Sustainability Assessment of Welding Processes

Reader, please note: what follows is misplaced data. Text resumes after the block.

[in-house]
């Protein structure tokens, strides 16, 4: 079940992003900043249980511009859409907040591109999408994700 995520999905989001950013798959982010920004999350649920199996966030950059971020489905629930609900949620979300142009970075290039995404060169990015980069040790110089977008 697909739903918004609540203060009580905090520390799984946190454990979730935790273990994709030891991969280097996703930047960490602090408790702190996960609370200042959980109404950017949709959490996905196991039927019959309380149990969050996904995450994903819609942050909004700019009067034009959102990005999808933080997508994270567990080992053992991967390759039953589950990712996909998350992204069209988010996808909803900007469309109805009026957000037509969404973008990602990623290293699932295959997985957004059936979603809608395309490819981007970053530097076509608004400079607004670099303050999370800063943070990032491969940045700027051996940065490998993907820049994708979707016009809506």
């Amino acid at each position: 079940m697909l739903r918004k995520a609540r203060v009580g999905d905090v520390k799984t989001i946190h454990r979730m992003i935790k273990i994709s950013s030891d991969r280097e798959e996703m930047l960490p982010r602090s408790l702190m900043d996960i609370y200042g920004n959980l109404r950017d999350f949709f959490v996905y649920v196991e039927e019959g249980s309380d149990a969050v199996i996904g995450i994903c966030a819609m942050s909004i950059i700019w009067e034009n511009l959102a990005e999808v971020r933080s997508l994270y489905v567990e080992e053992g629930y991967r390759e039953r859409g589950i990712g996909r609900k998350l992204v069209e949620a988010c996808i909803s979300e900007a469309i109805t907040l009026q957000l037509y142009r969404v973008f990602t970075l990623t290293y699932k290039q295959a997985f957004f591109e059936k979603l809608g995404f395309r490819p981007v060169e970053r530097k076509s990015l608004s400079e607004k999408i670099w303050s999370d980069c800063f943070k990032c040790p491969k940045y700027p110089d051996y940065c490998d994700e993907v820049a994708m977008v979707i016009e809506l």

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In today’s world, calls for ‘sustainability’ are increasing in order to preserve our resources and our environment. Many initiatives are being put in motion to make our lives more ‘sustainable’. This concept of ‘sustainability’ has recently risen to take the old concept of going ‘green’ further. To elaborate, where ‘green’ aimed to preserve the environment and decrease the emissions of greenhouse gases and other harmful substances, ‘sustainability’ takes the economy and society into consideration. This is done by considering how much money it would cost, how it would affect the society, and how to be more environmentally friendly for a particular product or process. This thesis aims to outline general methodologies for sustainability assessments. This would then be adapted for manufacturing processes, and then would be applied to measure and assess the sustainability of welding processes. The objective is to build a complete framework that would be used to determine the best welding process for a particular application. To apply this methodology, data about the welding processes was collected and segregated into four categories: environmental impact, economic impact, social impact, and physical performance. Each of these categories had a number of indicators which would quantify the performance of each process. This quantification step was done by developing specific equations and applying them to the indicators. An aggregate sustainability score was then obtained from the individual scores of each category. However, to avoid taking the arithmetic average which indicates equal importance for each category, a weighted average was suggested in this thesis. To obtain the respective weights, a survey was created and distributed to experts. The collected results were analyzed and incorporated to calculate the aggregate score. To demonstrate the capability of this methodology, three welding processes, gas tungsten arc welding (GTAW), gas metal arc welding (GMAW), and friction stir welding (FSW) were assessed on welding Aluminum 5083. This would determine the most sustainable process in that particular application. The final outcome showed that FSW was the most sustainable process for the application.